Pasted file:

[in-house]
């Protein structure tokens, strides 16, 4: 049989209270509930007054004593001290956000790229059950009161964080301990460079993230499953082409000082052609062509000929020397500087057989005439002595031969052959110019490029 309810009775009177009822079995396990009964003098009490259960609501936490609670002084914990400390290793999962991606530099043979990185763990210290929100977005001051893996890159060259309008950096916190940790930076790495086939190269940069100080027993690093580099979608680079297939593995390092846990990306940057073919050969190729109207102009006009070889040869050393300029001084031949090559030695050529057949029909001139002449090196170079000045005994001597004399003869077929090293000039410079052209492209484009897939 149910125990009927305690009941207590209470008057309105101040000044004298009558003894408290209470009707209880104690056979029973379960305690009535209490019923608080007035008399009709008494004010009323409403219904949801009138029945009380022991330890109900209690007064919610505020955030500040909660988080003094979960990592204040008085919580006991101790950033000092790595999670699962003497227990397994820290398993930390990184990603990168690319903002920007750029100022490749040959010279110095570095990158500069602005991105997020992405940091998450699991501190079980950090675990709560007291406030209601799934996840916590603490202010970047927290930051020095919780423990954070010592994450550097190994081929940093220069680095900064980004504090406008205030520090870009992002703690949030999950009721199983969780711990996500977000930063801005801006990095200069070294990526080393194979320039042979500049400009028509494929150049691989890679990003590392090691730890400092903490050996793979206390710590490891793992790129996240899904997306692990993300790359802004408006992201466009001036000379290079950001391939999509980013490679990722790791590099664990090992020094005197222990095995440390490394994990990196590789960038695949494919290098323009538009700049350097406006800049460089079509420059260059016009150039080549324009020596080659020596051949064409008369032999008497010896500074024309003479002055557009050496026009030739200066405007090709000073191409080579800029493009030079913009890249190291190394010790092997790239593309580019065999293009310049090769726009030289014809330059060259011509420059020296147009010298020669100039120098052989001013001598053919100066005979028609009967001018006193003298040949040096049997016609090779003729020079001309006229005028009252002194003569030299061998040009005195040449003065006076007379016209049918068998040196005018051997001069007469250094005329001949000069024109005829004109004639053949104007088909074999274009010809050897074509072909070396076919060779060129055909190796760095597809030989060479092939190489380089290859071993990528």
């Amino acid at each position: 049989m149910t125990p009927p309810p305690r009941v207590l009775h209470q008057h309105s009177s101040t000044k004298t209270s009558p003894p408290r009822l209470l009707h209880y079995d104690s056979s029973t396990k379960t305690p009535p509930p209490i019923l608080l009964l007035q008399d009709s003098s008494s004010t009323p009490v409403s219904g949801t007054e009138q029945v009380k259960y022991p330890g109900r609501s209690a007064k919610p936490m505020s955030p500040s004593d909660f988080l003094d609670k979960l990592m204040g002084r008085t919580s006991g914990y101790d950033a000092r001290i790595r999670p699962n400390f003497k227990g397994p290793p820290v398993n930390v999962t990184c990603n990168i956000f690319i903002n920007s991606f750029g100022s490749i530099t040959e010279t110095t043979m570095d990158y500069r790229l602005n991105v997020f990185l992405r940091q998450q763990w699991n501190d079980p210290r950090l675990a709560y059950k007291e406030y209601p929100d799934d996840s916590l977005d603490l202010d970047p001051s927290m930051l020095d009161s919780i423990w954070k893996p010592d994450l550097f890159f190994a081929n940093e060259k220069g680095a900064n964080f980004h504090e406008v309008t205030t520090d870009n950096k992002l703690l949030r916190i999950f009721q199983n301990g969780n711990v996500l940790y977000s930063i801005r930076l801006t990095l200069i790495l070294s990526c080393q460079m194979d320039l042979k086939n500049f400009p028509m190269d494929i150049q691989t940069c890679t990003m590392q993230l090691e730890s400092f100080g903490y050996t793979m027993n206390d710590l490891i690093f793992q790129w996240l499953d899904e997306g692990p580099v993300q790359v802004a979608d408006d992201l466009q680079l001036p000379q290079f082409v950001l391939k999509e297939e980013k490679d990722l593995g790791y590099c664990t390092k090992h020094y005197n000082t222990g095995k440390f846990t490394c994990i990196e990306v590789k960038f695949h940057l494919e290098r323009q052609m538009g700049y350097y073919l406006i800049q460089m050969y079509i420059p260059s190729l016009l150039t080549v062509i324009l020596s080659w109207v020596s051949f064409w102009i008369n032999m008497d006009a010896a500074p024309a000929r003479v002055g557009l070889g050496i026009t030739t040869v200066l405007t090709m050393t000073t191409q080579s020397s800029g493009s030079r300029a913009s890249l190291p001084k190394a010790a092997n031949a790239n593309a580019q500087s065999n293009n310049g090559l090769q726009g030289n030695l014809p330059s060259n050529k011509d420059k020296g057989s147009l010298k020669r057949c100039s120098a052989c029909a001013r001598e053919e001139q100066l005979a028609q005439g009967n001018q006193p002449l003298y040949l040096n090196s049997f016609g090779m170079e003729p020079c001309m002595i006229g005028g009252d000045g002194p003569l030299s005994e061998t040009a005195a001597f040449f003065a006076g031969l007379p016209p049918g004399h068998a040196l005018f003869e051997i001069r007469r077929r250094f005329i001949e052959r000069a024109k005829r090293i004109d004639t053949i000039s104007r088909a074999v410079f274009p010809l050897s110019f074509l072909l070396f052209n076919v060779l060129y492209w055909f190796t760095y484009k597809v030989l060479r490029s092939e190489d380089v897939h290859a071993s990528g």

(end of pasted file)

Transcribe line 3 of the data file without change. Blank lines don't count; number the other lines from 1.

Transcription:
């Amino acid at each position: 049989m149910t125990p009927p309810p305690r009941v207590l009775h209470q008057h309105s009177s101040t000044k004298t209270s009558p003894p408290r009822l209470l009707h209880y079995d104690s056979s029973t396990k379960t305690p009535p509930p209490i019923l608080l009964l007035q008399d009709s003098s008494s004010t009323p009490v409403s219904g949801t007054e009138q029945v009380k259960y022991p330890g109900r609501s209690a007064k919610p936490m505020s955030p500040s004593d909660f988080l003094d609670k979960l990592m204040g002084r008085t919580s006991g914990y101790d950033a000092r001290i790595r999670p699962n400390f003497k227990g397994p290793p820290v398993n930390v999962t990184c990603n990168i956000f690319i903002n920007s991606f750029g100022s490749i530099t040959e010279t110095t043979m570095d990158y500069r790229l602005n991105v997020f990185l992405r940091q998450q763990w699991n501190d079980p210290r950090l675990a709560y059950k007291e406030y209601p929100d799934d996840s916590l977005d603490l202010d970047p001051s927290m930051l020095d009161s919780i423990w954070k893996p010592d994450l550097f890159f190994a081929n940093e060259k220069g680095a900064n964080f980004h504090e406008v309008t205030t520090d870009n950096k992002l703690l949030r916190i999950f009721q199983n301990g969780n711990v996500l940790y977000s930063i801005r930076l801006t990095l200069i790495l070294s990526c080393q460079m194979d320039l042979k086939n500049f400009p028509m190269d494929i150049q691989t940069c890679t990003m590392q993230l090691e730890s400092f100080g903490y050996t793979m027993n206390d710590l490891i690093f793992q790129w996240l499953d899904e997306g692990p580099v993300q790359v802004a979608d408006d992201l466009q680079l001036p000379q290079f082409v950001l391939k999509e297939e980013k490679d990722l593995g790791y590099c664990t390092k090992h020094y005197n000082t222990g095995k440390f846990t490394c994990i990196e990306v590789k960038f695949h940057l494919e290098r323009q052609m538009g700049y350097y073919l406006i800049q460089m050969y079509i420059p260059s190729l016009l150039t080549v062509i324009l020596s080659w109207v020596s051949f064409w102009i008369n032999m008497d006009a010896a500074p024309a000929r003479v002055g557009l070889g050496i026009t030739t040869v200066l405007t090709m050393t000073t191409q080579s020397s800029g493009s030079r300029a913009s890249l190291p001084k190394a010790a092997n031949a790239n593309a580019q500087s065999n293009n310049g090559l090769q726009g030289n030695l014809p330059s060259n050529k011509d420059k020296g057989s147009l010298k020669r057949c100039s120098a052989c029909a001013r001598e053919e001139q100066l005979a028609q005439g009967n001018q006193p002449l003298y040949l040096n090196s049997f016609g090779m170079e003729p020079c001309m002595i006229g005028g009252d000045g002194p003569l030299s005994e061998t040009a005195a001597f040449f003065a006076g031969l007379p016209p049918g004399h068998a040196l005018f003869e051997i001069r007469r077929r250094f005329i001949e052959r000069a024109k005829r090293i004109d004639t053949i000039s104007r088909a074999v410079f274009p010809l050897s110019f074509l072909l070396f052209n076919v060779l060129y492209w055909f190796t760095y484009k597809v030989l060479r490029s092939e190489d380089v897939h290859a071993s990528g």